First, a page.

An e-mail this morning:
You’ve said before that you make more than most other writers. If you don’t mind me asking, how much do you make? How do you know it’s more than what other writers make?
Just in case any of you were wondering whether people feel like they can ask me anything.
On the other hand, I have in fact suggested that I tend to make more money than other writers at my (low) level of notoriety, and I’ve talked dollar sums on convention panels where I’ve spoken about making money as a writer, so I don’t suppose there’s any reason not to talk about it here. And as it happens Krissy tallied up my 2005 income last week while preparing our taxes.
So: In 2005, from writing and editing, I made $100,600. And as it happens that is pretty much dead-on average for my writing income since 1998, which is the year I became a freelance writer. Some years I make more (the top year was 2001, when I made about $150,000 due to a huge amount of corporate work) and some years I make less (in 2004 I made about $80,000), but put it all in the pot and 100K is more or less where it averages out. This is my writing/editing income solely; our household income (which includes Krissy’s salary, rental income and other income sources) is naturally higher, and you’ll forgive me if I don’t break that out for you because while I’ve talked about my writing income before, the rest of it is not for public consumption. Regardless, we’re doing okay.
Where does this writing income come from? In roughly the order of percentage of income, thusly:
1. Corporate work: Work I do for various business clients, primarily in the financial and online sectors. I work with some of these folks directly and also work as a sub-contractor for marketing and consulting firms. This is the stuff I consider my “day job,” in that it is consistent, to the extent that any freelance work can be, and therefore I can reliably budget this income (or more accurately, Krissy can, since she handles the finances in the Scalzi household). This is the stuff that pays the bills (my AOL blogging income is in this section).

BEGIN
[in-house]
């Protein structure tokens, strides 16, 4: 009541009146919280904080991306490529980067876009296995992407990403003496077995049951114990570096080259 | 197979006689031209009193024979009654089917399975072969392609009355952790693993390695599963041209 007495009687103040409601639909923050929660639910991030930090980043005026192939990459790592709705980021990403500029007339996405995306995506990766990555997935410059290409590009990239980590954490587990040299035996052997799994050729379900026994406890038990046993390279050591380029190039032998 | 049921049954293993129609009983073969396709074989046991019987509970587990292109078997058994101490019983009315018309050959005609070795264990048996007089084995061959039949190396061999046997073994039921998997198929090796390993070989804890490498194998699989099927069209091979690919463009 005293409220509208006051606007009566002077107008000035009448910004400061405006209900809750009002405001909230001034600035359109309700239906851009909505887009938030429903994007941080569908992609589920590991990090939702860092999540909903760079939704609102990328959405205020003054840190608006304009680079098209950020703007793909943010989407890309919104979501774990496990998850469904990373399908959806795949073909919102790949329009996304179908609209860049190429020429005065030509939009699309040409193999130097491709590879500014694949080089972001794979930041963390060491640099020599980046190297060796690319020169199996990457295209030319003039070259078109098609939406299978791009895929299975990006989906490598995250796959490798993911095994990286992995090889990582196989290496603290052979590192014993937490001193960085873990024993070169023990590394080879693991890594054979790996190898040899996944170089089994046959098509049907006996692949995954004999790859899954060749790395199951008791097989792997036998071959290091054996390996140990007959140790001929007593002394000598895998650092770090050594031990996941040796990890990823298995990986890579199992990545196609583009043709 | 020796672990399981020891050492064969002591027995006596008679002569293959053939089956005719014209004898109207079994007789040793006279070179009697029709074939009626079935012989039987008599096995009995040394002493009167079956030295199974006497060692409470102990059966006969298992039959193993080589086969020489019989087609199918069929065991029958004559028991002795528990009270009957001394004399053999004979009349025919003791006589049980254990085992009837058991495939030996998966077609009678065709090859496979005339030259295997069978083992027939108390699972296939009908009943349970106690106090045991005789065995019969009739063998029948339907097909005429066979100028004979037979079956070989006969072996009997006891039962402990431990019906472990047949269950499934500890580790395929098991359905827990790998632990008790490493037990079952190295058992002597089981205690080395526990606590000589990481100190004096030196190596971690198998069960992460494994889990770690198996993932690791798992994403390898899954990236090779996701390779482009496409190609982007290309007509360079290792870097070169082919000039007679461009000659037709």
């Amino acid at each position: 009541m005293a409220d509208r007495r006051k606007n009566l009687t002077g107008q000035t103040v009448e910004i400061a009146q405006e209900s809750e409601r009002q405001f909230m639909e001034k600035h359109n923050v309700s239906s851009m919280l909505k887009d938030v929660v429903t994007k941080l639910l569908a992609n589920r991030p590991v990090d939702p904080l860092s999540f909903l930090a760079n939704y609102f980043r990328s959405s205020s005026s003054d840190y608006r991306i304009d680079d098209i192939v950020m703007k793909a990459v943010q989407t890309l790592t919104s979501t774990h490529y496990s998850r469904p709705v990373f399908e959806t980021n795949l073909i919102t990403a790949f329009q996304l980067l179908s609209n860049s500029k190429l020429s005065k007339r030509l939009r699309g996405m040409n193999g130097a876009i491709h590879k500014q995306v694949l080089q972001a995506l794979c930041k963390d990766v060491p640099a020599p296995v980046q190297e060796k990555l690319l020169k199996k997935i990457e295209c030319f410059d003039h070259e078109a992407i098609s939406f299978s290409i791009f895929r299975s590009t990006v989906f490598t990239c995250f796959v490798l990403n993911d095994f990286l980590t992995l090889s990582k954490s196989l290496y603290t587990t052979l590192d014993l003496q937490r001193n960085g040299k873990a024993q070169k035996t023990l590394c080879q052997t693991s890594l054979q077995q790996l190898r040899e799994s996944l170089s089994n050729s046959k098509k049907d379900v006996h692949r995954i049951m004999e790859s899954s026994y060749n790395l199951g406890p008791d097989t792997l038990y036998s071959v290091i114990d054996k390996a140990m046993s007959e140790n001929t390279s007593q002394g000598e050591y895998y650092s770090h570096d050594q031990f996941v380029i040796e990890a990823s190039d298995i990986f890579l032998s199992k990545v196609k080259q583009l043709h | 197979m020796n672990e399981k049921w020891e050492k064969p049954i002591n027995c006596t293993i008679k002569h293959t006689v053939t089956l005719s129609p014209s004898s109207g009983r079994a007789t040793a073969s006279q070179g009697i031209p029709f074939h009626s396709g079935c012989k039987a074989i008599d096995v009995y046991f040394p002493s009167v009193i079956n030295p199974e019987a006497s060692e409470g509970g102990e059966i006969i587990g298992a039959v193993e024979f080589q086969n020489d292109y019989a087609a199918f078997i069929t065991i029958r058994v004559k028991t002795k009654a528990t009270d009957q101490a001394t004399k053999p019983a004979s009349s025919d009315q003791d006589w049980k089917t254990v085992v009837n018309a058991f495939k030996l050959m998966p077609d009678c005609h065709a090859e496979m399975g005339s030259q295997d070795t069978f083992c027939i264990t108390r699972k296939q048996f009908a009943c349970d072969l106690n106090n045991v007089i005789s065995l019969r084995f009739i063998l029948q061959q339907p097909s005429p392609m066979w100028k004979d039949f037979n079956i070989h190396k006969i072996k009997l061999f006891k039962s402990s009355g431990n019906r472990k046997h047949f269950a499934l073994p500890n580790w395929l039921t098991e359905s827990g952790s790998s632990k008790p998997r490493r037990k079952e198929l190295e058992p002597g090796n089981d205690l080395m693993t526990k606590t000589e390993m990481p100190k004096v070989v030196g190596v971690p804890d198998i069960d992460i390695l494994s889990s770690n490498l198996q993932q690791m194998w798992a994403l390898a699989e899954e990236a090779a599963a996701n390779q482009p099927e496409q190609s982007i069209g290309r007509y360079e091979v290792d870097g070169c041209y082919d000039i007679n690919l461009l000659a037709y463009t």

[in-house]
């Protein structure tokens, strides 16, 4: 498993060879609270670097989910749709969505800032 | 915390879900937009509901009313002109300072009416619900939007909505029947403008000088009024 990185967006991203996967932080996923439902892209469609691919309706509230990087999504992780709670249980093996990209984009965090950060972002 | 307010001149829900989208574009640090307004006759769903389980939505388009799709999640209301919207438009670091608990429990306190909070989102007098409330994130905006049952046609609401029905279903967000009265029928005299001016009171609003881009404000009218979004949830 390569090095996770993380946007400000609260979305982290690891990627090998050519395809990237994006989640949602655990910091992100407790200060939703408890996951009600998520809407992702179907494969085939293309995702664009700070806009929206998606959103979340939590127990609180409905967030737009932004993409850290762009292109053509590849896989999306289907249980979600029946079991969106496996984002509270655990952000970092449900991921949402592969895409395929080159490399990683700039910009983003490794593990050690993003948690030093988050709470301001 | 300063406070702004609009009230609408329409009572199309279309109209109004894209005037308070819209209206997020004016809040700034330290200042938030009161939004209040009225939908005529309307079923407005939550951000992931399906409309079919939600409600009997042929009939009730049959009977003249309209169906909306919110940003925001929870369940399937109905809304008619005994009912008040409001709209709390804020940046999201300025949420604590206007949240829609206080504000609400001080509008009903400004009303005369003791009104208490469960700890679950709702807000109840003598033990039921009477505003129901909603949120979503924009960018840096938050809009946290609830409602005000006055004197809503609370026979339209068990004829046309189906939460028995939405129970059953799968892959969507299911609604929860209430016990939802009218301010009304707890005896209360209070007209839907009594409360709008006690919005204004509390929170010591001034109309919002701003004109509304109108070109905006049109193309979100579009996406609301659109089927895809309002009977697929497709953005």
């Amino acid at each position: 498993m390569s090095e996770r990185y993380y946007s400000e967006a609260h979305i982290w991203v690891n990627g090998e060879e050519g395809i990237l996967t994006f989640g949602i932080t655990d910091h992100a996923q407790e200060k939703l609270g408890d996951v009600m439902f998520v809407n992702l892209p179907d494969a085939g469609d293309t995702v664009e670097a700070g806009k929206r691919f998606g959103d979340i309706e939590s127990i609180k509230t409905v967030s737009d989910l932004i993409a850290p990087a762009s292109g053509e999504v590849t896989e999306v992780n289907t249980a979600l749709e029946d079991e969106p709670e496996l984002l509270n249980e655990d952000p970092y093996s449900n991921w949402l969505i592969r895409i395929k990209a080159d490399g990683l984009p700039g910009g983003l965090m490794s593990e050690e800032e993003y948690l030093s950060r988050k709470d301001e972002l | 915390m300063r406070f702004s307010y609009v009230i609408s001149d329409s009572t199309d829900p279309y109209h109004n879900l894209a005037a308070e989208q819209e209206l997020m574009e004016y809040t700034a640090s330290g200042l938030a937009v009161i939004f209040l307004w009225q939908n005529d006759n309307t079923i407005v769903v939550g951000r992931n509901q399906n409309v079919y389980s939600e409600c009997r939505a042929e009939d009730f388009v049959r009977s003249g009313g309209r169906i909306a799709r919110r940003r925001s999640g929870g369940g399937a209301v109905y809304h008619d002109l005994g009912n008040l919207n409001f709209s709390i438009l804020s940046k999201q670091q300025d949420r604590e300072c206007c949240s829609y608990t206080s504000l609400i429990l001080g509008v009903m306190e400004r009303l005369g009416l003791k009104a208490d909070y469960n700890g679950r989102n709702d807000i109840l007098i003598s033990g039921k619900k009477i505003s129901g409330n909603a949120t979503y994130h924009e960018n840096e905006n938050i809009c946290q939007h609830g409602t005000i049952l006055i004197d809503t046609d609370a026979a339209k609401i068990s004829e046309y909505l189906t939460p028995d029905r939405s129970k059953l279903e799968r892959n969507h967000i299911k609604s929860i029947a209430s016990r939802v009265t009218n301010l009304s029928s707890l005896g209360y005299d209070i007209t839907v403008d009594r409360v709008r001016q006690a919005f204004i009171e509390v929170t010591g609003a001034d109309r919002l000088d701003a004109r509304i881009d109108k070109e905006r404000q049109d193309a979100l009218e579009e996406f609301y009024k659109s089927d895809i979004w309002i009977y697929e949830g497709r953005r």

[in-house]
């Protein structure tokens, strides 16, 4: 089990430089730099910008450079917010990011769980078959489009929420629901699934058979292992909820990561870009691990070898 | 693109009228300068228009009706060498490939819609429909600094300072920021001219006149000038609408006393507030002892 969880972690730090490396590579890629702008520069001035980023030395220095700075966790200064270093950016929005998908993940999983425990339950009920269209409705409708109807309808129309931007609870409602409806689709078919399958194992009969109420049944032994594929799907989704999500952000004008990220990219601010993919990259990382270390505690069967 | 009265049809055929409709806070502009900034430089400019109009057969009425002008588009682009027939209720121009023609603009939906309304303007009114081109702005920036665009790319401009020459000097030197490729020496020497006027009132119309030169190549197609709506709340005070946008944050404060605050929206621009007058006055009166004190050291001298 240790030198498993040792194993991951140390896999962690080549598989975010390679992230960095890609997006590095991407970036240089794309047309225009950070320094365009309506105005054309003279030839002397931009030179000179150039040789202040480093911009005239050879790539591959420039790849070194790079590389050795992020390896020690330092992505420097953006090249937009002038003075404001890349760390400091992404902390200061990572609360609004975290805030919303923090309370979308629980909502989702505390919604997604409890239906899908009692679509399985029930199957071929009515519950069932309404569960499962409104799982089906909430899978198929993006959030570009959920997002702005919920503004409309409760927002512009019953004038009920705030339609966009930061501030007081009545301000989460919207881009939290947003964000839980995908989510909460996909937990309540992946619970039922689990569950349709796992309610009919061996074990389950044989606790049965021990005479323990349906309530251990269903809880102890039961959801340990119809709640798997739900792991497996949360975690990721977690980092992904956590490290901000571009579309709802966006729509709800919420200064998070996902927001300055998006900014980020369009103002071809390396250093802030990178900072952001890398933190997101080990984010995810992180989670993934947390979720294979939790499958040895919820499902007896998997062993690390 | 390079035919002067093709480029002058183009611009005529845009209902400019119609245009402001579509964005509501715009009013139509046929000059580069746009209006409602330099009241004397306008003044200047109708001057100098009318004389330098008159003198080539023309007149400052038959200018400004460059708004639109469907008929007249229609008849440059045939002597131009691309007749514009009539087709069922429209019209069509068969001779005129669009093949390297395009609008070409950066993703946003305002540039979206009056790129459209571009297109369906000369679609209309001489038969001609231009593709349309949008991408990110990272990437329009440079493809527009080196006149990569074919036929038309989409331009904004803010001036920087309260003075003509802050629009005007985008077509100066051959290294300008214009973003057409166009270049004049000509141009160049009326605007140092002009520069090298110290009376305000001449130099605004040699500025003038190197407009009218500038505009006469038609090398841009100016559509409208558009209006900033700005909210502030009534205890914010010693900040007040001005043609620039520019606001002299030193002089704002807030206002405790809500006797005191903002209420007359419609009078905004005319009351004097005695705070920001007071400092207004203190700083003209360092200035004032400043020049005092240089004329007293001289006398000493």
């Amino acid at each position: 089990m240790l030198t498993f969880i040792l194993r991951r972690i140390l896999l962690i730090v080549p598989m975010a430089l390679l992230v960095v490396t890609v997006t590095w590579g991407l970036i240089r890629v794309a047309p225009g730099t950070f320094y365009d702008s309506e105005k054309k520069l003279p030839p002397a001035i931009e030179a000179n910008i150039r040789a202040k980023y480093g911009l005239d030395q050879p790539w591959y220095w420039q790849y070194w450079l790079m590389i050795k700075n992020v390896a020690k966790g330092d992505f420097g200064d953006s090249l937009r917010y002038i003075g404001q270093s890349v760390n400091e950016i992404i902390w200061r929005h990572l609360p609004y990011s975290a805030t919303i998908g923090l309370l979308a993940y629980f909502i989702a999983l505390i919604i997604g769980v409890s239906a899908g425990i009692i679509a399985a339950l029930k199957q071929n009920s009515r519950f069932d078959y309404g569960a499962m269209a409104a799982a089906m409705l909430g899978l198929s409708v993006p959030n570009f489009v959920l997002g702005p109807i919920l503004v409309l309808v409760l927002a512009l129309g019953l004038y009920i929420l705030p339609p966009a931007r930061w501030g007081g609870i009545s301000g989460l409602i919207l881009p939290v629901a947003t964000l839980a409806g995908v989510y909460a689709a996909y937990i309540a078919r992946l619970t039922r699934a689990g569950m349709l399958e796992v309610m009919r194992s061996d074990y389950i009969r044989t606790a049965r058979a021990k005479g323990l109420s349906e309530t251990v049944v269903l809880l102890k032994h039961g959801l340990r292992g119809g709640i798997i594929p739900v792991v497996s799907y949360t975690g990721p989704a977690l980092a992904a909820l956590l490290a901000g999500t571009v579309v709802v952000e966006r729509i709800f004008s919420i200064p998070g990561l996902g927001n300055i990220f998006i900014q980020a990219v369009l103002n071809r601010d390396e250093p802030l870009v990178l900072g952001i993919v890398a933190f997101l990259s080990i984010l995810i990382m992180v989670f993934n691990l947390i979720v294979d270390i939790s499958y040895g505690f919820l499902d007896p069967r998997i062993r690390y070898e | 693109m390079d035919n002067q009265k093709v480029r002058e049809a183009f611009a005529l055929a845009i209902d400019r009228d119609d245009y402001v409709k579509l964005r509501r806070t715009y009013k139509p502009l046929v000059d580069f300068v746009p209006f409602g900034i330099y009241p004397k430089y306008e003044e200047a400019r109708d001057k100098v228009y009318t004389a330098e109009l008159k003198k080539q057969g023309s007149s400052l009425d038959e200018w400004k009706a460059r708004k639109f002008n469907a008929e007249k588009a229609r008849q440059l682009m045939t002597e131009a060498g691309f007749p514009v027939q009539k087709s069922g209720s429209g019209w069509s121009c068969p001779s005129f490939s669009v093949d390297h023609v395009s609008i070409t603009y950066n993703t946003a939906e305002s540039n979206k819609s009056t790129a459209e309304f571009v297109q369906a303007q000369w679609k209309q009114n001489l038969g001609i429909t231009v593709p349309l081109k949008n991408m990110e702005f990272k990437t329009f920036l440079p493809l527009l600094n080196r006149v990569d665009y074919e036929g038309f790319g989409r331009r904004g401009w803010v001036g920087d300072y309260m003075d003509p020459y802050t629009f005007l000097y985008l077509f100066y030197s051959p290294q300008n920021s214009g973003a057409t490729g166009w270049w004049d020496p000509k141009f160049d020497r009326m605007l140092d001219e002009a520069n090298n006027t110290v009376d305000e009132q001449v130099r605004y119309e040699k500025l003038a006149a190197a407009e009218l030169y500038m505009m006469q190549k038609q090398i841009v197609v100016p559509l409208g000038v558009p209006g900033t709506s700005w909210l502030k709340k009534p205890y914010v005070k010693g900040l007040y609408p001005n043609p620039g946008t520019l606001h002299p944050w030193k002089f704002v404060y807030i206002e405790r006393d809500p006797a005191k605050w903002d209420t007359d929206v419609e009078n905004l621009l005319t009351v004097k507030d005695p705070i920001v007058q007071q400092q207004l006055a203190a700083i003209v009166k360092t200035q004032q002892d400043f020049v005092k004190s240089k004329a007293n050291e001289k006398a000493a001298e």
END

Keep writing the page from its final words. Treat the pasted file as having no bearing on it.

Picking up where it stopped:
2. Book income: This is primarily income from book advances, although last year for the first time I had income from royalties (on Book of the Dumb and The Rough Guide to the Universe) and also from foreign sales. Aside from the books that carry my name, this also includes contributions to the Uncle John’s Bathroom Readers, in which contributors get an acknowledgment but not a byline. They pay well enough (and writing the stuff is fun enough) that I couldn’t possibly care if my name is on every piece I write for them.
3. Magazine/Newspaper income: This is primarily from two sources: The Official US PlayStation Magazine, for which I write DVD reviews and commentary columns, and the Dayton Daily News, for which I write a separate DVD column and occasional features and columns. I will also occasionally sell a Whatever as a reprint to newspapers; two examples of this are the “Standing Up For Dubya” entry, which I sold to the Philadelphia City Paper, and the “Being Poor” piece, which was in the Chicago Tribune and other papers (although, as it happens, I chose not to take payment for that particular piece, which is not a usual thing for me). The OPM and DDN income is also predictible (I’ve been writing for both for a number of years), so this also gets put into the “money to pay bills with” planning ledger. For 2005, this amount also included income I got from guest-editing Subterranean magazine.